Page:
Writing is Thinking

In our daily lives we type a lot but write only rarely. For me the distinction is that typing is a mechanical act of hitting keys in a sequence and writing is a mental act of putting ideas together.

Writing, it follows, is about idea manipulation. Not word manipulation.

For me, it is not uncommon that I spend quite sometime reflecting on something and not get to any relevant clarity. Thinking happens on an infinite canvas that can stretch and bend to fit whatever is on your mind. Only by writing I can better test my assumptions.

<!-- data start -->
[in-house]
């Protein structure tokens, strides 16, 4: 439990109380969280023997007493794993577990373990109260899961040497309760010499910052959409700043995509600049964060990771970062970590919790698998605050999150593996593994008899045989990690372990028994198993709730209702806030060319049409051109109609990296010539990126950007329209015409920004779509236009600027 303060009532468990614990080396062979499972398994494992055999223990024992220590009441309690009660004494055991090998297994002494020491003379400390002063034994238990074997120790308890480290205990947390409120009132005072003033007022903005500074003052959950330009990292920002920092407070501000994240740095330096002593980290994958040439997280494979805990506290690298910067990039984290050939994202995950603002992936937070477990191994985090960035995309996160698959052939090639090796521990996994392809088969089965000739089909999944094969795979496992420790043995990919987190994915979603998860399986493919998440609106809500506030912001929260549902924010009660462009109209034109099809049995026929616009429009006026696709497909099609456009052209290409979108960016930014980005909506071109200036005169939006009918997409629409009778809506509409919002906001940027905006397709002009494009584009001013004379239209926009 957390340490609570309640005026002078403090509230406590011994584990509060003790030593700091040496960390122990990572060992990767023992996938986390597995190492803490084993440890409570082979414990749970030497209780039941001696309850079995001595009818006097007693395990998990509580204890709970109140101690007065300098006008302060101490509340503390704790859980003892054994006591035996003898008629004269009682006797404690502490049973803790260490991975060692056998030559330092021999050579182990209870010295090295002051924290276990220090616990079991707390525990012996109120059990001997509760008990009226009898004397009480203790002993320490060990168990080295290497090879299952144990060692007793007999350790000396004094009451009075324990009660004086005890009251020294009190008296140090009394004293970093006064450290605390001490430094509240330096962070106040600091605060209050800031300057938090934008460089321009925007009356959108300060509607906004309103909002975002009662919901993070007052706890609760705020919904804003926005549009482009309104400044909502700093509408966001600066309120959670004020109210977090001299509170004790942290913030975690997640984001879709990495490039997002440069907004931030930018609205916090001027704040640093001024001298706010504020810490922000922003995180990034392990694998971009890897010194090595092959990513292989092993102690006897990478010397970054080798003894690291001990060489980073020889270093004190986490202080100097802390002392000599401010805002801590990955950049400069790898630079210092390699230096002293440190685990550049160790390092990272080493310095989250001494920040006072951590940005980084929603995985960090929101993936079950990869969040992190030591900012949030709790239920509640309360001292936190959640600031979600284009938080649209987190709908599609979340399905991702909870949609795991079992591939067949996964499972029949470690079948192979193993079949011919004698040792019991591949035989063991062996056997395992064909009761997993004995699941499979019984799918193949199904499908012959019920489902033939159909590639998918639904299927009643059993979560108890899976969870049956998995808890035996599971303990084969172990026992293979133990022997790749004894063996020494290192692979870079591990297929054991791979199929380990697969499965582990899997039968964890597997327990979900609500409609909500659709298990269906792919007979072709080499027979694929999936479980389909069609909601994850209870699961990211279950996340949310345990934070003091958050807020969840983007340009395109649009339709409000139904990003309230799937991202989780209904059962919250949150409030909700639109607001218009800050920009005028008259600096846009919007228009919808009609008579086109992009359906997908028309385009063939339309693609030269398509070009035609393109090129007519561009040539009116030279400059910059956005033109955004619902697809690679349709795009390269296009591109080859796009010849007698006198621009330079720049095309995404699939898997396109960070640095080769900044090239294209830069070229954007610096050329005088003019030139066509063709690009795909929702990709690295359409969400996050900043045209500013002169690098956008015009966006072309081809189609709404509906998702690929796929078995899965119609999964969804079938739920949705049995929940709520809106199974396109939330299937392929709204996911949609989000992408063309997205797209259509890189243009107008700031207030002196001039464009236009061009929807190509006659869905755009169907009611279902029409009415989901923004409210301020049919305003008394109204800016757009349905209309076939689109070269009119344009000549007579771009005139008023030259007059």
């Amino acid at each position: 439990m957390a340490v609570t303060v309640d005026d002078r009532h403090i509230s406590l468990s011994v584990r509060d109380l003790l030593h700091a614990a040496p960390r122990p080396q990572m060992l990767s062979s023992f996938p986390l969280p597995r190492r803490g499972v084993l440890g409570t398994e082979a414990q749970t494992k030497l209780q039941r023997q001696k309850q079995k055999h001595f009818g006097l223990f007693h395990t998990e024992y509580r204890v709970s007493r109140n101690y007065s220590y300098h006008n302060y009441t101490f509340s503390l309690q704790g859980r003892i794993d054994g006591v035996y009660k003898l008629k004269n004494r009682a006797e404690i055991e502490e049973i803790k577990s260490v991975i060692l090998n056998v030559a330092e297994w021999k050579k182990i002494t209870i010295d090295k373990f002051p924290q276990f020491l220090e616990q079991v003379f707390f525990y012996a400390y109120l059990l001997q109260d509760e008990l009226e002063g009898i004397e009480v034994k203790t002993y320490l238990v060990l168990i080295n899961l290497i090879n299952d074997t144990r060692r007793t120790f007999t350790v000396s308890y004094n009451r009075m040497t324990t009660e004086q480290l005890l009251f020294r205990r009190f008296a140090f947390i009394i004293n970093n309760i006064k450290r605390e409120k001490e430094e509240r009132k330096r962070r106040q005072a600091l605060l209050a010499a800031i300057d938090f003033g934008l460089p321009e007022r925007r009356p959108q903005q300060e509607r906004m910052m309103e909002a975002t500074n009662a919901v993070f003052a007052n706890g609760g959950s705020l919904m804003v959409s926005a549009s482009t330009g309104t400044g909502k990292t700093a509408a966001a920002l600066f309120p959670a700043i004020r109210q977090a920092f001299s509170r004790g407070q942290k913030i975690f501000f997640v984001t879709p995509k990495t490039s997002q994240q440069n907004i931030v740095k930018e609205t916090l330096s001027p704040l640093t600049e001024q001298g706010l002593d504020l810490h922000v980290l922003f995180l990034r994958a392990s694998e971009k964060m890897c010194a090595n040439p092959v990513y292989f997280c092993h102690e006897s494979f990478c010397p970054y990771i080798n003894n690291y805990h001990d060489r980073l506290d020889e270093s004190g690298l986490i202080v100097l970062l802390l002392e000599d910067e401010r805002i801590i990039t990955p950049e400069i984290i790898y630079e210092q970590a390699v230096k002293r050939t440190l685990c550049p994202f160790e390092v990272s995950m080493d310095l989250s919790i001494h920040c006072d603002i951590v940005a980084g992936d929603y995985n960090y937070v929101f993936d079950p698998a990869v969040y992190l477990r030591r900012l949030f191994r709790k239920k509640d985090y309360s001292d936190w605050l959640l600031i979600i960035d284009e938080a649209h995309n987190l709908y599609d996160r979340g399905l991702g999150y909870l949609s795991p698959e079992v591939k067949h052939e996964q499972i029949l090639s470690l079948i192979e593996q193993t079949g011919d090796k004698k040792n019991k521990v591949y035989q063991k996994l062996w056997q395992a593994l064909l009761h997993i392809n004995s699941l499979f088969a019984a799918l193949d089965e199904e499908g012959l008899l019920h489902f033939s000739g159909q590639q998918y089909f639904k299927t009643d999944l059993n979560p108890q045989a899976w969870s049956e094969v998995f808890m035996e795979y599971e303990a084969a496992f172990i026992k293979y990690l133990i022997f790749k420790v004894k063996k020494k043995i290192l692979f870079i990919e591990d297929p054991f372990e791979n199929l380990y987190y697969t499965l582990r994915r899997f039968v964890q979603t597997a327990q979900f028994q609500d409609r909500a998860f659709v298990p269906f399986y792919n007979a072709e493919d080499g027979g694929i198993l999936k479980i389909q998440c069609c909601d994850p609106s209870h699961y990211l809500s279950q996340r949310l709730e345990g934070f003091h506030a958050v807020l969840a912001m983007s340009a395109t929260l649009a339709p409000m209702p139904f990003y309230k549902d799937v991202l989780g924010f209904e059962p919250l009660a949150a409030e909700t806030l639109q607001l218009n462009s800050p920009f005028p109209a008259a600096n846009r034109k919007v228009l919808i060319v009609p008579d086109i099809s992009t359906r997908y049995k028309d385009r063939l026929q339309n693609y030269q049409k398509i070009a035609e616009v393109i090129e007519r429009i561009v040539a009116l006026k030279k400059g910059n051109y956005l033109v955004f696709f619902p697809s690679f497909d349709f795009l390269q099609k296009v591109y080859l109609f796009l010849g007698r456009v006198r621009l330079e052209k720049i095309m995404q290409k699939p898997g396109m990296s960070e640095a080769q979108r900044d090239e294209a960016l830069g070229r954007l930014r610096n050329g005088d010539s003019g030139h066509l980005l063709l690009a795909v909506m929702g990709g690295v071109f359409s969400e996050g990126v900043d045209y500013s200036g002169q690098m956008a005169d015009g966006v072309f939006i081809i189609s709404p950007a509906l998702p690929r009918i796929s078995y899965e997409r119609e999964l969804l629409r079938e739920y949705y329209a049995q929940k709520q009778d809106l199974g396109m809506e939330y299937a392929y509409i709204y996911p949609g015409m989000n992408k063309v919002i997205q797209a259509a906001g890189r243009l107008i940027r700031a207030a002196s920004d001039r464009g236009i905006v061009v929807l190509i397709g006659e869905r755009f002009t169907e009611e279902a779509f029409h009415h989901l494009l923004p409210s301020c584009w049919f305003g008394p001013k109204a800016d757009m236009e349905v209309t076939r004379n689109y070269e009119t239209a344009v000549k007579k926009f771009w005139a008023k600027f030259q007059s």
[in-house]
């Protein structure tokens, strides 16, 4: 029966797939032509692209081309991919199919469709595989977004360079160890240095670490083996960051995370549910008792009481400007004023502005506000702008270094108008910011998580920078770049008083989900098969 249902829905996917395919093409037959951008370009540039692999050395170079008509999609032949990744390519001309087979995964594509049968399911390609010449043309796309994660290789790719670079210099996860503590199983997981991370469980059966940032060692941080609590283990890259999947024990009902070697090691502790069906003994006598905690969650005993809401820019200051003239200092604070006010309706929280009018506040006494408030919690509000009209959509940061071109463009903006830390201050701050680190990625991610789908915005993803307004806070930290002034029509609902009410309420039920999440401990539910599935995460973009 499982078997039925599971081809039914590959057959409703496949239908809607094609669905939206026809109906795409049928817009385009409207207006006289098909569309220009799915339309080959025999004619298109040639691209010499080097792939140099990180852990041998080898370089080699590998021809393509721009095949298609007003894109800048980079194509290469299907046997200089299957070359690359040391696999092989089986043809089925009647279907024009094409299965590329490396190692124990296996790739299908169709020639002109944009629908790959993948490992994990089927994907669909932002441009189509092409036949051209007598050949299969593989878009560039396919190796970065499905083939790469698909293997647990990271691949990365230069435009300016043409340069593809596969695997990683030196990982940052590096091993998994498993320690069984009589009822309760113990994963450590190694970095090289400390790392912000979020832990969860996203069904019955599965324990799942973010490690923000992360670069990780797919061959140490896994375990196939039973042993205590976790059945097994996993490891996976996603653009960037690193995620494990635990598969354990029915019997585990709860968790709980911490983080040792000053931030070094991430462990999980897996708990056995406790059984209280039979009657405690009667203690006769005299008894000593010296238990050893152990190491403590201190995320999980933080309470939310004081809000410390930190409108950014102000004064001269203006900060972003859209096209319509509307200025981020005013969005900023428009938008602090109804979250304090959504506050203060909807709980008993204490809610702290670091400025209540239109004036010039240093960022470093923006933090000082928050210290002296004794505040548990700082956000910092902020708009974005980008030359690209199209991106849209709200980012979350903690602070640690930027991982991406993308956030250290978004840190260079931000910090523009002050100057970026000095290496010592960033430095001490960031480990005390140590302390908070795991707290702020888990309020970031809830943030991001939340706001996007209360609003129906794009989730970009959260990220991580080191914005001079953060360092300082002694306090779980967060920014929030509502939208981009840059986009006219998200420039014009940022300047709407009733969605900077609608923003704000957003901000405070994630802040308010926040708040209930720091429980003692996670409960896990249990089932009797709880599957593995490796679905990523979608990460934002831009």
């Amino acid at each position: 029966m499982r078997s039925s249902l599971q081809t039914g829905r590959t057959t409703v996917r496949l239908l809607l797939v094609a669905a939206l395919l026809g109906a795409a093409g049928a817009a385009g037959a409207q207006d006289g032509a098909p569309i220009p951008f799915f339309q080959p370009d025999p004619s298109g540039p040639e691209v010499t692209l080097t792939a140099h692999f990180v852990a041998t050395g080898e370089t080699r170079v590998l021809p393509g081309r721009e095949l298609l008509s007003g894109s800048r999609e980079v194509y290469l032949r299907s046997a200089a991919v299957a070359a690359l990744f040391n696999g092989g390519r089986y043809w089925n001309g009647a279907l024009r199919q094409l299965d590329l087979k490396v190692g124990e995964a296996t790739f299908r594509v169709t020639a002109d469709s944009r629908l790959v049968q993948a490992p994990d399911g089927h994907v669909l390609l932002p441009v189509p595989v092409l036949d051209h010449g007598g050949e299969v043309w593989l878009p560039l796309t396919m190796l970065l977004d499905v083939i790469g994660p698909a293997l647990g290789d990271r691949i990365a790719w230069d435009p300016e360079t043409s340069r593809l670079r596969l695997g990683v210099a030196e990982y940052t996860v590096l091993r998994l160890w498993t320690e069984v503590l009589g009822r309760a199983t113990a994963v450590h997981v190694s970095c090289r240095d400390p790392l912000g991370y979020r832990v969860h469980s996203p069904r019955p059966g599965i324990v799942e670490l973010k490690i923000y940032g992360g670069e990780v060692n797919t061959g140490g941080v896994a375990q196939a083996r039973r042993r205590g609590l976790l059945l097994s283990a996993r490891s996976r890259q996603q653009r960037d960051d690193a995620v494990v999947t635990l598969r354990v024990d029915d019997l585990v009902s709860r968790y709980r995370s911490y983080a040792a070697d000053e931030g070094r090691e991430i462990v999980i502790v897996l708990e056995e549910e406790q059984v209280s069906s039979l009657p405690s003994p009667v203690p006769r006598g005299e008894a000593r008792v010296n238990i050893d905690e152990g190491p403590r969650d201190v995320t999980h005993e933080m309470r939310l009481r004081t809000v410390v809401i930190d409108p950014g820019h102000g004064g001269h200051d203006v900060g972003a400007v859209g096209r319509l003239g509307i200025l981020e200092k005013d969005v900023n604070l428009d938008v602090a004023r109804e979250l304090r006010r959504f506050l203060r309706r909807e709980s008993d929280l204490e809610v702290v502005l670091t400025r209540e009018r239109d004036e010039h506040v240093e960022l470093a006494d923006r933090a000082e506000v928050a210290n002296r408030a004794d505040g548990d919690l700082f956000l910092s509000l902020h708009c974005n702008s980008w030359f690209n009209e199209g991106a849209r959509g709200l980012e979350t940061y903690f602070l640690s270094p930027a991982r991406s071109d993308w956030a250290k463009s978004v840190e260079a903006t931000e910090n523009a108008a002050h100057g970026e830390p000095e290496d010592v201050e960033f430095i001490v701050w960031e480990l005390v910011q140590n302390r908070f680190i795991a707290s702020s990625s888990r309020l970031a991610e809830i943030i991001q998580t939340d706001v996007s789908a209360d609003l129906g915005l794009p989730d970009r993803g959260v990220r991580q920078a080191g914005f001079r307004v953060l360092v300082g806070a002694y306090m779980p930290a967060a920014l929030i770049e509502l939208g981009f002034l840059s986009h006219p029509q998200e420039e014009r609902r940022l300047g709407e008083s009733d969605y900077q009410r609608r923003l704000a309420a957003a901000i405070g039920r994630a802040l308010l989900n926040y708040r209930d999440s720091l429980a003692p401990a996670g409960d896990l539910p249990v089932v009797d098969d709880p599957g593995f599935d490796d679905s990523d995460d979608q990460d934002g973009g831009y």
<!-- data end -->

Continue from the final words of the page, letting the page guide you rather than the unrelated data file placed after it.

It has happened a few times: a thought swirling in my head, formless and evading my attempts to pin it down, becomes a simpler, more tangible idea after I write it down.

You can trick yourself infinitely, but paper (or a text box) are much less forgiving.

Writing is, in this sense, both a test and a mind gym. Much like bodybuilders will tell you that iron doesn’t lie, many accomplished minds will extol the advantages of writing often. It sharpens your ability to reflect on complex issues.

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